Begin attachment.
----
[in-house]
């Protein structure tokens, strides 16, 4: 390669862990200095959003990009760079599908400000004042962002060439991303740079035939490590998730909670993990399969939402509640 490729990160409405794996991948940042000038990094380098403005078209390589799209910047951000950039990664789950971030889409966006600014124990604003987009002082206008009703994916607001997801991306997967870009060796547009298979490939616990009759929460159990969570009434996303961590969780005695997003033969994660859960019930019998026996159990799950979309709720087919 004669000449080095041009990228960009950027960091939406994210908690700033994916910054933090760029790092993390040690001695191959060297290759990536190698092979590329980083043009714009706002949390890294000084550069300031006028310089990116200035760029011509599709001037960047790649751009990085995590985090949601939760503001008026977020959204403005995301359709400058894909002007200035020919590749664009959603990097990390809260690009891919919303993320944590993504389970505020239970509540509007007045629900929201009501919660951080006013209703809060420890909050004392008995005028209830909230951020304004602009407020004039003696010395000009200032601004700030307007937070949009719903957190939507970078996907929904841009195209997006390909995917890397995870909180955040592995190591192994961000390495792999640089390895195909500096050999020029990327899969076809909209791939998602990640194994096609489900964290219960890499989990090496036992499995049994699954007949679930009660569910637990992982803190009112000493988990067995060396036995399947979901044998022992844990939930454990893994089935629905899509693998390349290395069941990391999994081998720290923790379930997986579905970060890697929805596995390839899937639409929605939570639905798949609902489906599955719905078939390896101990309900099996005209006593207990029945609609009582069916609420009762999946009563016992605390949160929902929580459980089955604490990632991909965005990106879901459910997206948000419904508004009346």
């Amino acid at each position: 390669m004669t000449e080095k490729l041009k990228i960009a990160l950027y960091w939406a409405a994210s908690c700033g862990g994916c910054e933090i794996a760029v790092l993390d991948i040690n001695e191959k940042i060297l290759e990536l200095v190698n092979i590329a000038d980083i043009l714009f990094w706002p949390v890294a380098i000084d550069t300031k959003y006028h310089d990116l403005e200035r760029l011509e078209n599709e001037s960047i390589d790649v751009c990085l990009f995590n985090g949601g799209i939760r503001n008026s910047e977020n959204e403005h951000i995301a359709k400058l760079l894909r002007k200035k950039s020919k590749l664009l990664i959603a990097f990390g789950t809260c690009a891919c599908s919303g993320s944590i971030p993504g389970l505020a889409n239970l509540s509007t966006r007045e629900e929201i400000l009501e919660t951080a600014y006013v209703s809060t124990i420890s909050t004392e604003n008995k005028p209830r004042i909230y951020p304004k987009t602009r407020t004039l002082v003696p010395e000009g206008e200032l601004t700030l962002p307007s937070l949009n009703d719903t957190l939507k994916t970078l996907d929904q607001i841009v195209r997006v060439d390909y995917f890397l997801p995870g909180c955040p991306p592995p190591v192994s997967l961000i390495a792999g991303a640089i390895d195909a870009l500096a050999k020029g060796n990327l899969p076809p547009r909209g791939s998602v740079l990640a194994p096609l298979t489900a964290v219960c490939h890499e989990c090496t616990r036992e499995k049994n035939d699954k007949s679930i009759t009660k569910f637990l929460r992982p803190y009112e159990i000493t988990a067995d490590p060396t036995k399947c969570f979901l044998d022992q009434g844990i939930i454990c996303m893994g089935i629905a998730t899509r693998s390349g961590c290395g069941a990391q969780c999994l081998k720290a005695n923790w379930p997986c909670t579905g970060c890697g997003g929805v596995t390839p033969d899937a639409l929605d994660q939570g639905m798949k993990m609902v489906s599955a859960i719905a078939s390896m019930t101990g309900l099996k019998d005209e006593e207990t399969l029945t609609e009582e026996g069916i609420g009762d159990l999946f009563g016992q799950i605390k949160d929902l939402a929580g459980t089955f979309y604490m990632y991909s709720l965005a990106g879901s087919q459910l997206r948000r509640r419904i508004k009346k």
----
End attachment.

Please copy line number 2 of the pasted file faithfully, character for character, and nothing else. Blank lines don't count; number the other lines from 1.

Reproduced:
């Protein structure tokens, strides 16, 4: 390669862990200095959003990009760079599908400000004042962002060439991303740079035939490590998730909670993990399969939402509640 490729990160409405794996991948940042000038990094380098403005078209390589799209910047951000950039990664789950971030889409966006600014124990604003987009002082206008009703994916607001997801991306997967870009060796547009298979490939616990009759929460159990969570009434996303961590969780005695997003033969994660859960019930019998026996159990799950979309709720087919 004669000449080095041009990228960009950027960091939406994210908690700033994916910054933090760029790092993390040690001695191959060297290759990536190698092979590329980083043009714009706002949390890294000084550069300031006028310089990116200035760029011509599709001037960047790649751009990085995590985090949601939760503001008026977020959204403005995301359709400058894909002007200035020919590749664009959603990097990390809260690009891919919303993320944590993504389970505020239970509540509007007045629900929201009501919660951080006013209703809060420890909050004392008995005028209830909230951020304004602009407020004039003696010395000009200032601004700030307007937070949009719903957190939507970078996907929904841009195209997006390909995917890397995870909180955040592995190591192994961000390495792999640089390895195909500096050999020029990327899969076809909209791939998602990640194994096609489900964290219960890499989990090496036992499995049994699954007949679930009660569910637990992982803190009112000493988990067995060396036995399947979901044998022992844990939930454990893994089935629905899509693998390349290395069941990391999994081998720290923790379930997986579905970060890697929805596995390839899937639409929605939570639905798949609902489906599955719905078939390896101990309900099996005209006593207990029945609609009582069916609420009762999946009563016992605390949160929902929580459980089955604490990632991909965005990106879901459910997206948000419904508004009346």